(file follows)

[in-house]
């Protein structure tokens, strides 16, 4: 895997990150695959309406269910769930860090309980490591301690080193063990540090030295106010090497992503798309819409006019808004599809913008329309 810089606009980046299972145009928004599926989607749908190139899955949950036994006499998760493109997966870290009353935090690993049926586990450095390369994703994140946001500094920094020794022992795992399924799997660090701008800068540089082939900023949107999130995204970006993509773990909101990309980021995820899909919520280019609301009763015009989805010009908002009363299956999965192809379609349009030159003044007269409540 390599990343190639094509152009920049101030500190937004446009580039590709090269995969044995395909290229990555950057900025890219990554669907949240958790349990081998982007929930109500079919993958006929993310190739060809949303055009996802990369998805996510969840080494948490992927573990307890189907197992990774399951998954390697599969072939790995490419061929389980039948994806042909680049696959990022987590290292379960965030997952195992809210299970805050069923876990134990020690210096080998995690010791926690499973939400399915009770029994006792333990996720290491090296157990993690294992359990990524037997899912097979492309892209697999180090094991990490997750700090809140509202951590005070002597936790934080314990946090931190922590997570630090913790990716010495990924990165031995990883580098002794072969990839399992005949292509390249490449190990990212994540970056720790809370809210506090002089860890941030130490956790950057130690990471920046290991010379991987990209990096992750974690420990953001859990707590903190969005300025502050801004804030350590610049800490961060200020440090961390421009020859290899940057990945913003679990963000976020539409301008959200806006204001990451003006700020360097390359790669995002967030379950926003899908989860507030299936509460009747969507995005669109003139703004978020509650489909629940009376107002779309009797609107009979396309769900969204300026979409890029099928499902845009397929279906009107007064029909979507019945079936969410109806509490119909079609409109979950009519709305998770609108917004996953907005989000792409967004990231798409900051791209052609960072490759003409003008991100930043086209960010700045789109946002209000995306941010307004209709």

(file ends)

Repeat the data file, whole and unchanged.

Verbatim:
[in-house]
């Protein structure tokens, strides 16, 4: 895997990150695959309406269910769930860090309980490591301690080193063990540090030295106010090497992503798309819409006019808004599809913008329309 810089606009980046299972145009928004599926989607749908190139899955949950036994006499998760493109997966870290009353935090690993049926586990450095390369994703994140946001500094920094020794022992795992399924799997660090701008800068540089082939900023949107999130995204970006993509773990909101990309980021995820899909919520280019609301009763015009989805010009908002009363299956999965192809379609349009030159003044007269409540 390599990343190639094509152009920049101030500190937004446009580039590709090269995969044995395909290229990555950057900025890219990554669907949240958790349990081998982007929930109500079919993958006929993310190739060809949303055009996802990369998805996510969840080494948490992927573990307890189907197992990774399951998954390697599969072939790995490419061929389980039948994806042909680049696959990022987590290292379960965030997952195992809210299970805050069923876990134990020690210096080998995690010791926690499973939400399915009770029994006792333990996720290491090296157990993690294992359990990524037997899912097979492309892209697999180090094991990490997750700090809140509202951590005070002597936790934080314990946090931190922590997570630090913790990716010495990924990165031995990883580098002794072969990839399992005949292509390249490449190990990212994540970056720790809370809210506090002089860890941030130490956790950057130690990471920046290991010379991987990209990096992750974690420990953001859990707590903190969005300025502050801004804030350590610049800490961060200020440090961390421009020859290899940057990945913003679990963000976020539409301008959200806006204001990451003006700020360097390359790669995002967030379950926003899908989860507030299936509460009747969507995005669109003139703004978020509650489909629940009376107002779309009797609107009979396309769900969204300026979409890029099928499902845009397929279906009107007064029909979507019945079936969410109806509490119909079609409109979950009519709305998770609108917004996953907005989000792409967004990231798409900051791209052609960072490759003409003008991100930043086209960010700045789109946002209000995306941010307004209709």